With a lot on his plate off the field, Mitchell made four tons in Division One having previously been criticised for scoring the majority of his centuries in Division Two. He’s a more than handy asset with the ball too and could captain the side.

James Hildreth (Somerset) 1089 CC runs @ 45.38 / 438 ODC runs @ 62.57

Runs, more runs for the Somerset veteran, not just in the First Class arena but with the white-ball too. Somehow he remains ignored by yet another selection panel.

Tom Abell (Somerset) Vice-Captain 883 CC runs @ 40.41 / 19 wickets @ 25.89

Similar to Mitchell in that he’s a batsman come all-rounder, Abell’s batting has started to fall into place again and he and Mitchell would make a good leadership brains trust.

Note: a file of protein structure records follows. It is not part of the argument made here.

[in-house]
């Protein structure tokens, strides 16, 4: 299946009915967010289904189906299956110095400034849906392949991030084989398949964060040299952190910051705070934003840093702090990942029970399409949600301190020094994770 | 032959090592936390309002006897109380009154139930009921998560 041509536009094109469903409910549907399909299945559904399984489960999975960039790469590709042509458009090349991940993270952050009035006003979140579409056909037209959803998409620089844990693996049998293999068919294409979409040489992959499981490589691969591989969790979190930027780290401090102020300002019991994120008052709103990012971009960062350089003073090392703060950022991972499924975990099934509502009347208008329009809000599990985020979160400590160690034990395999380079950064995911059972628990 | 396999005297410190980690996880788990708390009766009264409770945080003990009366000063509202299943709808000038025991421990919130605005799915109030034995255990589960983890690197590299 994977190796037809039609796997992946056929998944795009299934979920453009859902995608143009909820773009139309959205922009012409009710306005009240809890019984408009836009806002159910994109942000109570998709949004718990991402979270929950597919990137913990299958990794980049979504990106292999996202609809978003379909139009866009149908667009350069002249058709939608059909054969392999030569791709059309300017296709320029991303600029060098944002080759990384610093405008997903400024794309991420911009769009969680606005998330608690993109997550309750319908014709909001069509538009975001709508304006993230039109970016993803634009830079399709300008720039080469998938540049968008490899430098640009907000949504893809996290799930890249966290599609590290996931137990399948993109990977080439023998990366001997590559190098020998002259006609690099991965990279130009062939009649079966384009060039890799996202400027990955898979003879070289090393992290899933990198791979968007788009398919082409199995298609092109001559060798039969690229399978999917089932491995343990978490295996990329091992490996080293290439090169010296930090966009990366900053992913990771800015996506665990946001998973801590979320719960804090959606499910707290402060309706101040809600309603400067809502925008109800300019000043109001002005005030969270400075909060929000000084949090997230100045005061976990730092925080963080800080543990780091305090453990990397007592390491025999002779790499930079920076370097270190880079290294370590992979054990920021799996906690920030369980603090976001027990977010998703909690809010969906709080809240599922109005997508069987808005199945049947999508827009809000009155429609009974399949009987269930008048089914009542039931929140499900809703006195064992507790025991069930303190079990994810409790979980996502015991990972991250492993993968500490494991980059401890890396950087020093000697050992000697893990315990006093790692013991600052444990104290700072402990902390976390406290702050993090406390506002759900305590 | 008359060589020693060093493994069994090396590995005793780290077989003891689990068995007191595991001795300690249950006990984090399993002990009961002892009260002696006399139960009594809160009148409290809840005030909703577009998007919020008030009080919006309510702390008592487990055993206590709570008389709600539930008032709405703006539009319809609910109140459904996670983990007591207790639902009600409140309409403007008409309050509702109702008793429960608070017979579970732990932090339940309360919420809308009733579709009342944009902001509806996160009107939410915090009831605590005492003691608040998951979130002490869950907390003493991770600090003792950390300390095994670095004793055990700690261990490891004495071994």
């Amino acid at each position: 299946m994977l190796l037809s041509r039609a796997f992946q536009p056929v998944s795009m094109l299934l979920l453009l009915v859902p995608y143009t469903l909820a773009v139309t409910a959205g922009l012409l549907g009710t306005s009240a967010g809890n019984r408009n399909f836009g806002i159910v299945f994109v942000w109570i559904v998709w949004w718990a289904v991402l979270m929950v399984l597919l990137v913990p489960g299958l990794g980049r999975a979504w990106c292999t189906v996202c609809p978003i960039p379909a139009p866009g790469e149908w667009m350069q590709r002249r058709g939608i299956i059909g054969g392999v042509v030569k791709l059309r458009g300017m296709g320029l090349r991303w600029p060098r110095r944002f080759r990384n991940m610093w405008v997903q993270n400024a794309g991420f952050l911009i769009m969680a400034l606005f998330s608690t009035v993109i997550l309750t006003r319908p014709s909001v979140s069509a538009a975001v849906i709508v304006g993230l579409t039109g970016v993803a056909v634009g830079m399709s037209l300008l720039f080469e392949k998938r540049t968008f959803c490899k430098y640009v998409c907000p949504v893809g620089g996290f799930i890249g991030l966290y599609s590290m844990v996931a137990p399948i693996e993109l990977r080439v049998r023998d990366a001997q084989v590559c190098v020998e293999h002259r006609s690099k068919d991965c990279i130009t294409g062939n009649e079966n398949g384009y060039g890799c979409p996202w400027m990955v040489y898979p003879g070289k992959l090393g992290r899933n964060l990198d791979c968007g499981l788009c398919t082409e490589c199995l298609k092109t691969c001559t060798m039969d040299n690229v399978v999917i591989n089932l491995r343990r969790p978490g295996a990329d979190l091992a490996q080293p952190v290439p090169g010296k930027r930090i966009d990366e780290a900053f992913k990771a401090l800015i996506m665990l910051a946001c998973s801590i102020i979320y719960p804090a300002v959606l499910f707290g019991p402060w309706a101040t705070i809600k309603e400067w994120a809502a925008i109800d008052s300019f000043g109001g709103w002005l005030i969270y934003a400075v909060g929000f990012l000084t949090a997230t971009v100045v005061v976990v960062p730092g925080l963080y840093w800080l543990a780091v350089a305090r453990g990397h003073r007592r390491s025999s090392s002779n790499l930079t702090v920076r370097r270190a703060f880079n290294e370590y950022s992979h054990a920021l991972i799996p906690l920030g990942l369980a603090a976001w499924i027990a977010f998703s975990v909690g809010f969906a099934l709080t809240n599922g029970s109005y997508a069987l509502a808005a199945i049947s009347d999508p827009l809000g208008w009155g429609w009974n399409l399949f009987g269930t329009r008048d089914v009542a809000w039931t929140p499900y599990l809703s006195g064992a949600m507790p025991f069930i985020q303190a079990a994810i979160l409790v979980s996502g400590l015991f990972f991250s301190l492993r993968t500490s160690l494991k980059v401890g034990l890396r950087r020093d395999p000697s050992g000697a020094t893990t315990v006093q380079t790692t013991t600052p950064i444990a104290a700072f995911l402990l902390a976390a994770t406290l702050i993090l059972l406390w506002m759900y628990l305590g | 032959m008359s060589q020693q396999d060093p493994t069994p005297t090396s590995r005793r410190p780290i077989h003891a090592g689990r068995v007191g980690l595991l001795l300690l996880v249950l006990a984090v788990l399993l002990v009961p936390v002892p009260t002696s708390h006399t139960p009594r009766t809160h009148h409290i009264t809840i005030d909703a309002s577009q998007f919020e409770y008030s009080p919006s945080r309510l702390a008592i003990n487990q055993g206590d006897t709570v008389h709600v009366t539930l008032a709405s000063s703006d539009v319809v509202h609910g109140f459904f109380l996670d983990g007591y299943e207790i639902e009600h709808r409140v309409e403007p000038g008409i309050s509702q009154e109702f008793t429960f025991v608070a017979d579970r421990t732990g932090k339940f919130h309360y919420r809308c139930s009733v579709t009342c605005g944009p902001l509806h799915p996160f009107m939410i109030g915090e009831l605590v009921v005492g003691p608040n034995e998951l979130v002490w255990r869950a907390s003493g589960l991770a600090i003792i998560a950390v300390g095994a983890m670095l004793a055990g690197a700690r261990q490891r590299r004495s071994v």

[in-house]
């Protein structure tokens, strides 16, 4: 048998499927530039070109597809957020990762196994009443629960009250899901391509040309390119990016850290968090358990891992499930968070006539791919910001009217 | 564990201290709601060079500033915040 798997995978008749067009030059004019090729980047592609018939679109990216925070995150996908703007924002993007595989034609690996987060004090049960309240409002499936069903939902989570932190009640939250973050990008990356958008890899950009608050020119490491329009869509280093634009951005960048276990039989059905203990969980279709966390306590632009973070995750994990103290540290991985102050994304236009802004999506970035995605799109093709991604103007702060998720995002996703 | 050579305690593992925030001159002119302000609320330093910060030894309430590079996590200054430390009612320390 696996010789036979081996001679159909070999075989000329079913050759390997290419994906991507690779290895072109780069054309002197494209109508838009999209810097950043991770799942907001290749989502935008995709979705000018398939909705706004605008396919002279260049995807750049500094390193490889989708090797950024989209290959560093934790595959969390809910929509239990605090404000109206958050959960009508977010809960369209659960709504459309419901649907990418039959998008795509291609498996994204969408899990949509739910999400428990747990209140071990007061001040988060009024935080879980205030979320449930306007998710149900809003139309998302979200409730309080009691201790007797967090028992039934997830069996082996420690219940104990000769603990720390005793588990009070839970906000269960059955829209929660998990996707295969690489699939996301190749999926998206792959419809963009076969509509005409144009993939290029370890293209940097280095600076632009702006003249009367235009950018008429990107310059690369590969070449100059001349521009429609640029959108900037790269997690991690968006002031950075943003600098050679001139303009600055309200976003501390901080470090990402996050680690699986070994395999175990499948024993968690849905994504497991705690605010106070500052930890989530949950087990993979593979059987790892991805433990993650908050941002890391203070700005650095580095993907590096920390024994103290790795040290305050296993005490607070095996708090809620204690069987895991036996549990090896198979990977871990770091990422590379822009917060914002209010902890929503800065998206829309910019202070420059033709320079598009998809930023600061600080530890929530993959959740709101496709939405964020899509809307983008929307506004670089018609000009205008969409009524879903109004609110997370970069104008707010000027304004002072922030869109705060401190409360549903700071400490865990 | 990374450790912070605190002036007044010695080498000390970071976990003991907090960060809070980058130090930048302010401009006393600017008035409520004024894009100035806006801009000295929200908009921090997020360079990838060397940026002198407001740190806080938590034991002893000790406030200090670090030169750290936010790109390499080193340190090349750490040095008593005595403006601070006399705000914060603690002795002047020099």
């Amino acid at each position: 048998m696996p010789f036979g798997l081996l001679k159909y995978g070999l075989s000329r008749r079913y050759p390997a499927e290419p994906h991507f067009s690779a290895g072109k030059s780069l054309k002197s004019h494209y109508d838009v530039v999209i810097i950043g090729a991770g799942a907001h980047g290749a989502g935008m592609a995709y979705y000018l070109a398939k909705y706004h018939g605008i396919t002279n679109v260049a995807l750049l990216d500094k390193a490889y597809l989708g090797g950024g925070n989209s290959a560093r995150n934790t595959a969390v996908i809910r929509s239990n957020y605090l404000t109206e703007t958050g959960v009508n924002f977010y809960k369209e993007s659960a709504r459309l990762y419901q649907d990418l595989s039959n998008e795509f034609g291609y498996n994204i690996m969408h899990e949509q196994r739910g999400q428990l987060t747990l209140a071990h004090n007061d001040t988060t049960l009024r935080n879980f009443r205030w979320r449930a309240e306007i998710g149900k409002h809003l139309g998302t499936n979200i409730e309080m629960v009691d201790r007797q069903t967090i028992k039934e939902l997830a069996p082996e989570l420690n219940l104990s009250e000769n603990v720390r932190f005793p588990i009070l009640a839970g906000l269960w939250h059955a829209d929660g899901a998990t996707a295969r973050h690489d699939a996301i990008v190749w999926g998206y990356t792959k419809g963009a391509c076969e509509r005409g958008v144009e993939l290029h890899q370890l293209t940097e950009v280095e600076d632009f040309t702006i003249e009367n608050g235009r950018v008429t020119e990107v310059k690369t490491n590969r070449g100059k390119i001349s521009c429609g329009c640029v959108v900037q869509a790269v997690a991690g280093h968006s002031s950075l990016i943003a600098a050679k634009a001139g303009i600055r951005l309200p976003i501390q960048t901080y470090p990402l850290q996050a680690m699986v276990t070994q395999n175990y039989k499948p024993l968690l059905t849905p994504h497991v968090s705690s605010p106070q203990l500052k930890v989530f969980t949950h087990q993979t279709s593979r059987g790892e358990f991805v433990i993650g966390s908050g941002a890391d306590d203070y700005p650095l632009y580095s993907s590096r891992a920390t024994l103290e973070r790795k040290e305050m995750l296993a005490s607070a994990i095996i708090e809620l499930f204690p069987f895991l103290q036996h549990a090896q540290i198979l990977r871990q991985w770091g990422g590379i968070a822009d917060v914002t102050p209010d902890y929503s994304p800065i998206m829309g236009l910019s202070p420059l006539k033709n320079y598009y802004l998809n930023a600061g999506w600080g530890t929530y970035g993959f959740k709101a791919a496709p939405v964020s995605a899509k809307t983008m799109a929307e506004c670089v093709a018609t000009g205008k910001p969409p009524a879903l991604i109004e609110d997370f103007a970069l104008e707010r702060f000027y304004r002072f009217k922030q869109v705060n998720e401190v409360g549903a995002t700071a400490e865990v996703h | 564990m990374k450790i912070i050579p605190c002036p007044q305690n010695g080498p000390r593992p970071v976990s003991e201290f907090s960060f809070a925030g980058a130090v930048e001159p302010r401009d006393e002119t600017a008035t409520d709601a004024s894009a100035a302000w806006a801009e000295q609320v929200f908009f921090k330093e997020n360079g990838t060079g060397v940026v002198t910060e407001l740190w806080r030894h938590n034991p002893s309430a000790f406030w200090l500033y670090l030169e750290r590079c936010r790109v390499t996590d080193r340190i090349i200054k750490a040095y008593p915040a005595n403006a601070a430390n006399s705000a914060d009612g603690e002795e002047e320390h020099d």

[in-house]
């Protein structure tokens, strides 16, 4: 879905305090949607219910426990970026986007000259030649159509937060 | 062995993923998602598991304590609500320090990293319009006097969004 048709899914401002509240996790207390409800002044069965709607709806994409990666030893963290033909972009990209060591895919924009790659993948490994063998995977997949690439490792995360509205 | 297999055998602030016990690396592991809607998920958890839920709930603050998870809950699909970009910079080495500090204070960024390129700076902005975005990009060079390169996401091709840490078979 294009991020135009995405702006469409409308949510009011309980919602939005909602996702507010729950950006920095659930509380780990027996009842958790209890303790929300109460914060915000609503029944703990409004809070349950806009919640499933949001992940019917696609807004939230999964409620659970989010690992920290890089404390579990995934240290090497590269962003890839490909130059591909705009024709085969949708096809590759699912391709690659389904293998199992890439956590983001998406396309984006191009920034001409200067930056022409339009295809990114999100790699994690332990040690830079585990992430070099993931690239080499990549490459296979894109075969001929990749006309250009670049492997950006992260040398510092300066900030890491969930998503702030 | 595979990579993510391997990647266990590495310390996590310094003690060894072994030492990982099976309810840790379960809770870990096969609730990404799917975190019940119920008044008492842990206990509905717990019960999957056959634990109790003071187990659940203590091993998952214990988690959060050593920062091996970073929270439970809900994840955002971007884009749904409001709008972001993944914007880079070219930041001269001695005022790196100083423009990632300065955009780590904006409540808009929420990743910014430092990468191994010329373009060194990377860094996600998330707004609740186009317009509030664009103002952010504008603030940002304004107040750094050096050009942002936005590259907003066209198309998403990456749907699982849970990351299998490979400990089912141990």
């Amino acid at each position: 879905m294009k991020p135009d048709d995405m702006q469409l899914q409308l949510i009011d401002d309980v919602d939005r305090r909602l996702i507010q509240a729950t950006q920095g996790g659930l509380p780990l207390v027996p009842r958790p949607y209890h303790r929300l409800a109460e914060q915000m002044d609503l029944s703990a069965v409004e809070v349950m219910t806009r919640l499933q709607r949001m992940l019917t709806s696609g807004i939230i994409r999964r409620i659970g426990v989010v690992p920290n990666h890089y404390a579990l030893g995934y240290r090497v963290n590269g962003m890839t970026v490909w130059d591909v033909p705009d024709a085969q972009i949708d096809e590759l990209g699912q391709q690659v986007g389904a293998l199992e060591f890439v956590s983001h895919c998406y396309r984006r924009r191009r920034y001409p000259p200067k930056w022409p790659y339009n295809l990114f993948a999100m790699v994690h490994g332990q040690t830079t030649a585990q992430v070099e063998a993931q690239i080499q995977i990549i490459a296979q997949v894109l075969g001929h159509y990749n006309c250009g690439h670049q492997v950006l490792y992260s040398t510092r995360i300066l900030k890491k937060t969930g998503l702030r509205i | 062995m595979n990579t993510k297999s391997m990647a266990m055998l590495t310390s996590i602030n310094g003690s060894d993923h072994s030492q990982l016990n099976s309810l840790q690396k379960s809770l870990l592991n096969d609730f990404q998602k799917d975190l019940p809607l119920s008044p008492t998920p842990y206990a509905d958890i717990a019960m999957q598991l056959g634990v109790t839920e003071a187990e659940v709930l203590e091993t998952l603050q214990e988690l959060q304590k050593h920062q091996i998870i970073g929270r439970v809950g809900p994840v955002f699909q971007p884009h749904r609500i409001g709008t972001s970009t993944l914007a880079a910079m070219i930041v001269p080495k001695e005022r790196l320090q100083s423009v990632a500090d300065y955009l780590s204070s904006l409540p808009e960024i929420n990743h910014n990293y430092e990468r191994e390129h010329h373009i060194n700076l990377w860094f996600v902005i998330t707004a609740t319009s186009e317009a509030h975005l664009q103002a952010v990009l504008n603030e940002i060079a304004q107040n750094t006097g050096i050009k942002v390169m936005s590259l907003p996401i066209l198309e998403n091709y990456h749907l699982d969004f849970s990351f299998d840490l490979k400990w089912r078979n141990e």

Ed Barnard (Worcestershire) 516 CC runs @ 23.45 / 49 CC wickets @ 23.22 / 153 ODC runs @ 76.50 / 16 ODC wickets @ 28.88

It’s utterly absurd that Barnard’s efforts haven’t been recognised by the selectors this season. With both bat and ball and in red and white-ball cricket, Barnard has  consistently starred.

Ryan Higgins (Gloucestershire) 48 CC wickets @ 18.38 / 195 ODC runs 65.00

Like Rhodes, a move has been a good move for Higgins and like Barnard, he’s performed in all facets in all formats having joined Gloucestershire from Middlesex.

Ben Brown (Sussex) Wicketkeeper 912 CC runs @ 43.43 (52ct/1st)

Another strong campaign from the Sussex gloveman. A genuine top six willow wielder and has handy captaincy experience to support Mitch and Abell behind the stumps.

Matthew Carter (Nottinghamshire) 16 CC wickets @ 32.81 / 13 ODC wickets @ 15.23